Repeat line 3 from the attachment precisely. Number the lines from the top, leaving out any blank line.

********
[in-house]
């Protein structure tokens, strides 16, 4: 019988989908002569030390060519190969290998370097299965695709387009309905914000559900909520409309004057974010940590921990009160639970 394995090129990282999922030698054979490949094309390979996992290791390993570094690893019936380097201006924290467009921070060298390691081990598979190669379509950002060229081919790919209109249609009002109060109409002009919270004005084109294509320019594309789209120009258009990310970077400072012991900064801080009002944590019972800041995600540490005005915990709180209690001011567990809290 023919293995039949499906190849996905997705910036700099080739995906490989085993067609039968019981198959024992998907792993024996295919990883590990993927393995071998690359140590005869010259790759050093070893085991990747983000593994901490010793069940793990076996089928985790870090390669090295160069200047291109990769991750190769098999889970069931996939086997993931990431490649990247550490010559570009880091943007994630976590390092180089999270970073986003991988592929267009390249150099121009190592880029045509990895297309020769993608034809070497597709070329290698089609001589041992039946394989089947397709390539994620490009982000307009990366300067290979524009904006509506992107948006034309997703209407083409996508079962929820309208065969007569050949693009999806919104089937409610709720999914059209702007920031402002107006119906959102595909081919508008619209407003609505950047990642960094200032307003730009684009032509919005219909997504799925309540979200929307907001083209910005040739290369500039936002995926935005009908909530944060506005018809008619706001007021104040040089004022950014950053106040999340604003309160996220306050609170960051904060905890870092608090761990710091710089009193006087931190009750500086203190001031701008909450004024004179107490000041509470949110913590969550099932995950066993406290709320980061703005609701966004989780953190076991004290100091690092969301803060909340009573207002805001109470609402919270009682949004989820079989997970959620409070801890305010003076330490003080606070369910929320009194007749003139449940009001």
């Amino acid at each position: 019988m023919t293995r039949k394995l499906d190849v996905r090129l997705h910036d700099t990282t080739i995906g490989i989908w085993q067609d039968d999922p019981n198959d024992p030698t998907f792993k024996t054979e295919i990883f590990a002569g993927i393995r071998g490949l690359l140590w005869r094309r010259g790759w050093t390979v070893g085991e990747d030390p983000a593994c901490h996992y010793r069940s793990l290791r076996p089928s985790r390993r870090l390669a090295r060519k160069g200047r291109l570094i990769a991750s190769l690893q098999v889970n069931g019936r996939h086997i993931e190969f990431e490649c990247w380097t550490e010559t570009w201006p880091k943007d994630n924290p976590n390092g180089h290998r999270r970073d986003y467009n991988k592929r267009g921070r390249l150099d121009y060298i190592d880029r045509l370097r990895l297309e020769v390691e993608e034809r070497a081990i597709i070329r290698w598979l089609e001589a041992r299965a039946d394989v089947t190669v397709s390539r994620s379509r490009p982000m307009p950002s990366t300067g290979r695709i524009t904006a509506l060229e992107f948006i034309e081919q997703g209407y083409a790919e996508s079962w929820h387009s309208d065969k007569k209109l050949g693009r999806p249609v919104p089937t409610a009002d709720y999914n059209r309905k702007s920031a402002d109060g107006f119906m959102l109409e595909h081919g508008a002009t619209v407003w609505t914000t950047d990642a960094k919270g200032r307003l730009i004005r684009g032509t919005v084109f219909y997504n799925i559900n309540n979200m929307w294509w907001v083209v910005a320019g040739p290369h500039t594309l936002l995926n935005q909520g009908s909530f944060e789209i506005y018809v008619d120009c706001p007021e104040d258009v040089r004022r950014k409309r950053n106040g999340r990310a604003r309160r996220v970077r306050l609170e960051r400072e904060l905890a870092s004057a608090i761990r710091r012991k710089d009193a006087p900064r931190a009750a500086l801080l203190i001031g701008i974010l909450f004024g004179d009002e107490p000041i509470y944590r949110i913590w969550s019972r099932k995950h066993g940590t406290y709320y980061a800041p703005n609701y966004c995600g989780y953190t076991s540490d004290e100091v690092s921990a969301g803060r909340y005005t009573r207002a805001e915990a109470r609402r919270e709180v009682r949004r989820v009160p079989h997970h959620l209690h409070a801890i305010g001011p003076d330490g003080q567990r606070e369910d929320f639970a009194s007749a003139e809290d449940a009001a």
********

């Amino acid at each position: 019988m023919t293995r039949k394995l499906d190849v996905r090129l997705h910036d700099t990282t080739i995906g490989i989908w085993q067609d039968d999922p019981n198959d024992p030698t998907f792993k024996t054979e295919i990883f590990a002569g993927i393995r071998g490949l690359l140590w005869r094309r010259g790759w050093t390979v070893g085991e990747d030390p983000a593994c901490h996992y010793r069940s793990l290791r076996p089928s985790r390993r870090l390669a090295r060519k160069g200047r291109l570094i990769a991750s190769l690893q098999v889970n069931g019936r996939h086997i993931e190969f990431e490649c990247w380097t550490e010559t570009w201006p880091k943007d994630n924290p976590n390092g180089h290998r999270r970073d986003y467009n991988k592929r267009g921070r390249l150099d121009y060298i190592d880029r045509l370097r990895l297309e020769v390691e993608e034809r070497a081990i597709i070329r290698w598979l089609e001589a041992r299965a039946d394989v089947t190669v397709s390539r994620s379509r490009p982000m307009p950002s990366t300067g290979r695709i524009t904006a509506l060229e992107f948006i034309e081919q997703g209407y083409a790919e996508s079962w929820h387009s309208d065969k007569k209109l050949g693009r999806p249609v919104p089937t409610a009002d709720y999914n059209r309905k702007s920031a402002d109060g107006f119906m959102l109409e595909h081919g508008a002009t619209v407003w609505t914000t950047d990642a960094k919270g200032r307003l730009i004005r684009g032509t919005v084109f219909y997504n799925i559900n309540n979200m929307w294509w907001v083209v910005a320019g040739p290369h500039t594309l936002l995926n935005q909520g009908s909530f944060e789209i506005y018809v008619d120009c706001p007021e104040d258009v040089r004022r950014k409309r950053n106040g999340r990310a604003r309160r996220v970077r306050l609170e960051r400072e904060l905890a870092s004057a608090i761990r710091r012991k710089d009193a006087p900064r931190a009750a500086l801080l203190i001031g701008i974010l909450f004024g004179d009002e107490p000041i509470y944590r949110i913590w969550s019972r099932k995950h066993g940590t406290y709320y980061a800041p703005n609701y966004c995600g989780y953190t076991s540490d004290e100091v690092s921990a969301g803060r909340y005005t009573r207002a805001e915990a109470r609402r919270e709180v009682r949004r989820v009160p079989h997970h959620l209690h409070a801890i305010g001011p003076d330490g003080q567990r606070e369910d929320f639970a009194s007749a003139e809290d449940a009001a």